Increasing tax revenues is not a free ride for increased government spending. Tax changes would also require a balanced budget amendment with caps on spending. I also believe, as presidents from both parties have requested, that we approve line-item veto authority.
I believe there is a "go big, or go home" opportunity in the inland empire and imperial valley that, using infrastructure investments, will create higher paying jobs than the influx of fulfillment centers and the barely above minimum wage jobs they provide. In addition, this opportunity would address multiple issues important to our district and Southern California. The Salton Sea is a potential resource that is slowly fading away and the current use of this resource is to mine for lithium. Mining, in general, never ends well and while somebody profits from it, in the end it is the community that pays the price for the destruction left behind. We can do better. By building pipelines from the ocean we can replenish the Salton Sea. Building a desalination plant, we can produce water to feed our dwindling supply. Delivery pipelines would supply Lake Elsinore, Lake Perris, and Lake Matthews. Additional delivery can be made into the Prado dam basin to help replenish the aquafer. More water will be available for the expected increase in forest fires. It will also lessen the demand on water from the Colorado river that could be better utilized in central California for farming. The area around the Salton Sea also has space for renewable energy to provide power to the project. The major issue this raises is brine. Desalination plants near the ocean dump brine back into the sea, damaging the aquatic environment. The area can become the hub on research in brine conversion and usage for such applications as farming and above ground brine-to-lithium conversion. Over time, the high levels of salt in the Salton Sea will be diluted to where it is equal to normal ocean levels. This will bring tourism and growth as a recreational haven back to the area. This solves multiple problems, creates jobs, and provides for a long-term positive outlook for an area that has been given up on. This is an example of where I would like to see infrastructure dollars brought into our area. The benefits out-weigh investments in project such as bullet trains.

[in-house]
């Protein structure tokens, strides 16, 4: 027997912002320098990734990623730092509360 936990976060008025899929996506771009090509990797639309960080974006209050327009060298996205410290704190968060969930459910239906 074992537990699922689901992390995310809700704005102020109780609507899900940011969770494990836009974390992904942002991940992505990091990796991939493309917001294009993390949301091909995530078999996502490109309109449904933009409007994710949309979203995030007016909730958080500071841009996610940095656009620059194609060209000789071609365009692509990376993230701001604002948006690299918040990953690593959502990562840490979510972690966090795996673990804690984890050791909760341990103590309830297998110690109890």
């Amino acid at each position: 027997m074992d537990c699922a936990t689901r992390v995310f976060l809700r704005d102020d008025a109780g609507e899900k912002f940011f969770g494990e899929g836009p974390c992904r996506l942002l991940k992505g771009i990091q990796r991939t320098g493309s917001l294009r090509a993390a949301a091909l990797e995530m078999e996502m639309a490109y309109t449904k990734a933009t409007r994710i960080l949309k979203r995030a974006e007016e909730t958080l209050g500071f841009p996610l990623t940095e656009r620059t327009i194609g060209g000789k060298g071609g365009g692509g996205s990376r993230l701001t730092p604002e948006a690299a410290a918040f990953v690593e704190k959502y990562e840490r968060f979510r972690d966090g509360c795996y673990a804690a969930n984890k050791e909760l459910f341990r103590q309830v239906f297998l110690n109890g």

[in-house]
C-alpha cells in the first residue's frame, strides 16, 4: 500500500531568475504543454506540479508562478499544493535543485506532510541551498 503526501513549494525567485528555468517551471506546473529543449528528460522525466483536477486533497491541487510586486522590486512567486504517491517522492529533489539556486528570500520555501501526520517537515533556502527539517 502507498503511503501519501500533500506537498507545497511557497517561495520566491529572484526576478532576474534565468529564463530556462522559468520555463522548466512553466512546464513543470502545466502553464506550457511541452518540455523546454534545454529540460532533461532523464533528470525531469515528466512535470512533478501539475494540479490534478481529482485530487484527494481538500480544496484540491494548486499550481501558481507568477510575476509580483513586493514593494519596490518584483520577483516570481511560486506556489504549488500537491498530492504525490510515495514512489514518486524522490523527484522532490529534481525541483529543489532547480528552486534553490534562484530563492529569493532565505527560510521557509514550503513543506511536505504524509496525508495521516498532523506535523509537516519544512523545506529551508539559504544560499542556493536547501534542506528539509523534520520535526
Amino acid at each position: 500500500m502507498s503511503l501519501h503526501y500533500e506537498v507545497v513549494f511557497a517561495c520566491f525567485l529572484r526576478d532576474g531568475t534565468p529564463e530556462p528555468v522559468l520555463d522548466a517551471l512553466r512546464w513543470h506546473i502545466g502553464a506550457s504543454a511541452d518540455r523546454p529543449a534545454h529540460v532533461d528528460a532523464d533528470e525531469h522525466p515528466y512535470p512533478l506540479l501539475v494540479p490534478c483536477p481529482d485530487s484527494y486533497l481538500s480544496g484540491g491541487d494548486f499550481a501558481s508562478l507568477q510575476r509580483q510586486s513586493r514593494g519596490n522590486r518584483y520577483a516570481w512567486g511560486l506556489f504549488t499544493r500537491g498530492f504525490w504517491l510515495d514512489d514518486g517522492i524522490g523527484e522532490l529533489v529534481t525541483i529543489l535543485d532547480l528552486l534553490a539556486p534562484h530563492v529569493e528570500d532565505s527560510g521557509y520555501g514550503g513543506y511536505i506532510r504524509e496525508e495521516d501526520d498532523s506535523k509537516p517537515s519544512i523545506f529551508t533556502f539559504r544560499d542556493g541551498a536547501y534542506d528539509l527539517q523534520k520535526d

New threats, both foreign and domestic, are taxing our intelligence collection capabilities but we talk more about the need to increase our military power. In 2020, we spent 3x more than China, 11x more than India, and 13x more than Russia; the next top 3 nations. Warfare has changed and we face asymmetrical challenges. Increasing our assets, such as aircraft carriers, has no effect with an asymmetical threat such as we experienced on 9/11. Nor will increasing the size of our services have great effect on domestic threats where our police forces and National Guard will be involved. Better intelligence gathering and information dissemination is what will give us the advantage for future threats. I whole-heartedly believe we need to keep some programs going to maintain our industrial base. We need to focus attention on current systems and their maintenance and upkeep, than making large investments in technologies that are failing us with cost overruns and delays in getting new, untested hardware to the warfighter. A current example would be Boeing's KC-46 Pegasus aerial tanker. A program plagued from the beginning of the proposal process in 2001. With the delivery in mid-2020 of the first aircraft, by early 2021 the Air Force had 42 planes that were placed into limited operational use. This was four years after its planned introduction. Full combat readiness is not expected until 2023. All of this on a system where the airframe, 767, existed and were being converted to tankers. It was not a ground up build. We need to spend our national security dollars better.
Comprehensive immigration reform is one of the biggest, if not biggest, issue that has evaded bipartisan support for decades. With the complexity of this issue, I have no solutions other than working in small steps to move forward. I do know that instilling fear (MS-13 armies are amassing across the border to invade) or invoking lies (Mexico will pay for the wall) are not going to solve the problem Such statements are made for the sole reason of creating a bogeyman to inflame anger and solicit votes. We open our borders to Ukrainians evading the war in their country, but shut the door on immigrants from countries like Venezuela who are trying to escape real MS-13 armies, or Mexicans trying to escape territories controlled by drug cartels (remember our war on drugs?). This is one of those areas where empathy towards those who support either side is important. If we cannot discuss the discrepancy between these approaches, we will never solve this issue.